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Interview with Neil Mitchell, Foxtel
March 15, 2003
Chair Of Australian Accounting Standards Board
March 19, 2003
Interview with Neil Mitchell, Foxtel
March 15, 2003
Chair Of Australian Accounting Standards Board
March 19, 2003

Iraq; Arthur Howard



Doorstop Interview

Bunjilaka Centre, Melbourne Museum

Monday, 17 March 2003
9.35 am

SUBJECTS: Iraq; Arthur Howard


Mr Costello are you concerned at all that Australia will become in a Vietnam

type situation if war is declared tomorrow or Wednesday?


Well, the important thing of course is the disarming of Saddam Hussein with

weapons of mass destruction. And we call on the international community to unequivocally

support that. Australia of course will consider its response once the outcome

is known of the negotiations that are still taking place. But at the end of

the day you can’t trust dictators with weapons of mass destruction. And the

regime of Saddam Hussein has to be disarmed.


So you don’t believe that this is going to be a long protracted drawn out war?


Well look I am not talking about the tactics of war at this stage other than

to say that Saddam Hussein is somebody who we know from experience only responds

to force. The concessions that he has made to date are in response to the pre-deployment

by the Allies. And you won’t have a situation, I don’t believe, where you have

stability in the Middle-East until you have dictators disarmed of their weapons

of mass destruction.


How do you feel about the possibility that like Vietnam if there is a war in

Iraq there could be a high number of civilian casualties?


Well, there have been enormous civilian casualties in Iraq over the last ten

years. Hundreds of thousands, many, many hundreds of thousands of civilians

have been murdered by the regime of Saddam Hussein. Kurds have been murdered

with chemical and biological weapons. Disarming Saddam Hussein of weapons of

mass destruction is a way of protecting civilians and for all of those people

who have suffered is a way of bringing the potential casualties, they will be

victims of weapons of mass destruction, bringing potential casualties to an



Do you feel some concern that perhaps if Australians do go into this war and

come back, that they may be treated like some of the Vietnam Veterans were treated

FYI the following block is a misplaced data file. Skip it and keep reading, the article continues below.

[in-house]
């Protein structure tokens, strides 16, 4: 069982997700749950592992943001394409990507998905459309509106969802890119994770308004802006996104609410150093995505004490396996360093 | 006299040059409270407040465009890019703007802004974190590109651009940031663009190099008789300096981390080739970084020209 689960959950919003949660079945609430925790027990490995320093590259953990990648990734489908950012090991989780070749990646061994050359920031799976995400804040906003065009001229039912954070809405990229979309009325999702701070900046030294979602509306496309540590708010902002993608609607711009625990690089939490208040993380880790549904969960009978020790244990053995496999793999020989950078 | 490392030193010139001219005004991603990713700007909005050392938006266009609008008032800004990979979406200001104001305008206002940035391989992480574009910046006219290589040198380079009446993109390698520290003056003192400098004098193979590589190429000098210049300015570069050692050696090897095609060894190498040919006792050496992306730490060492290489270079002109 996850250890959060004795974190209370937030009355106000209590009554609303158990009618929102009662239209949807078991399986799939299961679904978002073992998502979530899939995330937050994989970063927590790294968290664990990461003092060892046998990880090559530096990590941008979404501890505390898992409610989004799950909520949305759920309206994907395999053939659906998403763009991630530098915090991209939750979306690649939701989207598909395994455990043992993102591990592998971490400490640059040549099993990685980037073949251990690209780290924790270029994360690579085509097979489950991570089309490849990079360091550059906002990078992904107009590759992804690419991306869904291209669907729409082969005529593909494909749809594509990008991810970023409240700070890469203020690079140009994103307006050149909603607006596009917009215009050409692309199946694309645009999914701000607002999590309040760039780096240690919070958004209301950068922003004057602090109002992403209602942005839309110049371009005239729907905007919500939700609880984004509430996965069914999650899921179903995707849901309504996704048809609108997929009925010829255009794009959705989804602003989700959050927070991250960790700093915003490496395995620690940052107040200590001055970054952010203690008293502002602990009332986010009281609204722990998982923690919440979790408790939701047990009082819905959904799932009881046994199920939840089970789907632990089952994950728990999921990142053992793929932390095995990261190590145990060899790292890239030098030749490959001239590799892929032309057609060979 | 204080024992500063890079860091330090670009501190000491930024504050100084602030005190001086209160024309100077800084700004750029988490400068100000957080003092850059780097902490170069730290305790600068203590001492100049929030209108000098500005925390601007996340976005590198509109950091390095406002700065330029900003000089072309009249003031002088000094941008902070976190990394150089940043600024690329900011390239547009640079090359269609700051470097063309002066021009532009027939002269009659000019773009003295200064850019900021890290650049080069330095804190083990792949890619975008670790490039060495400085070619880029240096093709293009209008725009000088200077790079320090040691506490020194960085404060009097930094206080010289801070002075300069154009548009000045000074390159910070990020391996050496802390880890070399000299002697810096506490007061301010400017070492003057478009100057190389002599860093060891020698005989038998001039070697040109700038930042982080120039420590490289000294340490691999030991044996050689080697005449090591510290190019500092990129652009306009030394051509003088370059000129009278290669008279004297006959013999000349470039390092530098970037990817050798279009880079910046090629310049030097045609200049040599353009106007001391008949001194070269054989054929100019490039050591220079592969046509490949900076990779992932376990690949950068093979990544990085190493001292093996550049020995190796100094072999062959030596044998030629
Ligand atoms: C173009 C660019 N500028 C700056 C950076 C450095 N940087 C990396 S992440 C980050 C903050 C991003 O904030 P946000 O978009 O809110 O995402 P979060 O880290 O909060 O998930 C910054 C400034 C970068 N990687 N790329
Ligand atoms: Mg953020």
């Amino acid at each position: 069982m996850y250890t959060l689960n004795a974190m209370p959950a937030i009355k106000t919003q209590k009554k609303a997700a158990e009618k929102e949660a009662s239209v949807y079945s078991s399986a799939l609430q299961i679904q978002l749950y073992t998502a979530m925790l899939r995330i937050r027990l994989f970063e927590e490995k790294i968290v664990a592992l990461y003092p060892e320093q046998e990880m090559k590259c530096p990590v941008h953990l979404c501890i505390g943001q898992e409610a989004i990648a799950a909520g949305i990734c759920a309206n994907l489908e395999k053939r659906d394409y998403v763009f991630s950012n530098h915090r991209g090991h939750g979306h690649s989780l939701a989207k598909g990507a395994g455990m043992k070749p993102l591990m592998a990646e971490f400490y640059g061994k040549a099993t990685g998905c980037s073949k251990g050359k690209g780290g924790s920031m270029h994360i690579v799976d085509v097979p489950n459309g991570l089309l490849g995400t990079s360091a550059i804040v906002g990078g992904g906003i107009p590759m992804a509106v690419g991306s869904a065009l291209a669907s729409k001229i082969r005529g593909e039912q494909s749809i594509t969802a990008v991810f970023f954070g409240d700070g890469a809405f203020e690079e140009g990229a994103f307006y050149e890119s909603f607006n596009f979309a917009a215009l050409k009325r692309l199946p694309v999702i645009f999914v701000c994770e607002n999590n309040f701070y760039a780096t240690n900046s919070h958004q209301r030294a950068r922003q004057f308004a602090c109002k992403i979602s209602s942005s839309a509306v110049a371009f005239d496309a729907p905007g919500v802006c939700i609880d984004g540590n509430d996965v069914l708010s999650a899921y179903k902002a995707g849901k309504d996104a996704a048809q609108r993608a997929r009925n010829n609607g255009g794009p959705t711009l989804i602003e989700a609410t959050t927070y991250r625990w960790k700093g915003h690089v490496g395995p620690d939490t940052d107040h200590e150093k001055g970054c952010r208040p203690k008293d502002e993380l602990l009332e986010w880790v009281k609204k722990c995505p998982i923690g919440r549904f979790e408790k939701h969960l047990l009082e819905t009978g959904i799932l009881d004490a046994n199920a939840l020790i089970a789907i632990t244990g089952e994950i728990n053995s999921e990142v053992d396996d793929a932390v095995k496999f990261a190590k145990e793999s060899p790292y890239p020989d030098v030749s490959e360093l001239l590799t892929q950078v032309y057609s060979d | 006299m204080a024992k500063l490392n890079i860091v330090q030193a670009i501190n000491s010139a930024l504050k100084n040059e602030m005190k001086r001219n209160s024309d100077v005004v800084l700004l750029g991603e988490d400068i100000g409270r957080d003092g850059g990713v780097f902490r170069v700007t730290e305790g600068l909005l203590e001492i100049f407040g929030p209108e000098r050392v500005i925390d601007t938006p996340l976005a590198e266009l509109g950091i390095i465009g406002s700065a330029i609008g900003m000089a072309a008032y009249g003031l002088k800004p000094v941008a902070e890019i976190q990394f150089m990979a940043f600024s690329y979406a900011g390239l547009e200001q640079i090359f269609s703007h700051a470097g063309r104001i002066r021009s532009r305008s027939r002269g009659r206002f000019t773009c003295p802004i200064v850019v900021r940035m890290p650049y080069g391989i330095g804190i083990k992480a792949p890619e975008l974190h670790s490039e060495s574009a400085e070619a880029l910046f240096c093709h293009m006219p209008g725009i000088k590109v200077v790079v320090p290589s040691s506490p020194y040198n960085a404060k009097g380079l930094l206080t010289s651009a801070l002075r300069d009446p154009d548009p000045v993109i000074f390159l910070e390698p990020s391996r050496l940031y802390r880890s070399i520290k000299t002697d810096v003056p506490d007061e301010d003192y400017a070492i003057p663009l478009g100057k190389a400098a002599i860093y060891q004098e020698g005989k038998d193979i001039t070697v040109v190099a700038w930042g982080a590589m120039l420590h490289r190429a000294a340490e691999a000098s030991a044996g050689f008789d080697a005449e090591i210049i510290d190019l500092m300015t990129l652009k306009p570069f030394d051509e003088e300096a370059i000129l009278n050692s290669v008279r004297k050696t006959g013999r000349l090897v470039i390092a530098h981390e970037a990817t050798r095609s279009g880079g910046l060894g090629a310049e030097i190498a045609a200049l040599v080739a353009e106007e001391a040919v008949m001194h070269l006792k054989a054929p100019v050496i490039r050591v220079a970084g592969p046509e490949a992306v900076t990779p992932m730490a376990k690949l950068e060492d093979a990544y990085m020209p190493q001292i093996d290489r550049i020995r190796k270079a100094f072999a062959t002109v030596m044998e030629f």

when they came home?


Well, I think that Australians should respect all of their veterans whatever

the conflict. Today I am awarding a Certificate of Appreciation to a Vietnam

Veteran, who is being honoured, who is being honoured for his involvement on

behalf of the nation. And I think Australians of good sense and good intention

will honour veterans who have served their country in all of the conflicts whether

it be Vietnam or any other conflict. Our servicemen and women do a very difficult

and onerous job on behalf of our nation and we honour them. That is what this

morning has been all about.


Was the timing of today a bit of a political stunt given it looks like we’re

about to go to war with Iraq?


No I think that the Certificate of Appreciation to Arthur Howard has been organised

for a very long period of time. I don’t think there is any reason why you should

be cynical about that. He is a man who served his country. And we honour him.


Where do you think the Security Council will go now?


Well, the discussions will obviously continue in the Security Council and it

is important that the Security Council, in our view, makes it clear, that the

weapons of mass destruction held by Saddam Hussein must be given up. But at

the end of the day you have got to bring these talks to a conclusion. And I

expect that they will be brought to a conclusion some time this week.


Is it important for Mr Howard to be in the Azores this morning, or yesterday

I should say, to meet with President Bush?


Well he wasn’t.


I know. Should he have been there?


Oh no, the meeting was between the three countries that are sponsoring the

resolution in the UN Security Council. As you know Australia is not on the UN

Security Council. So we won’t be taking part in the deliberations in the Security

Council. We are in the General Assembly, where of course our Ambassador has

been putting Australia’s case. But this was a meeting between those that were

sponsoring the resolution in the Azores.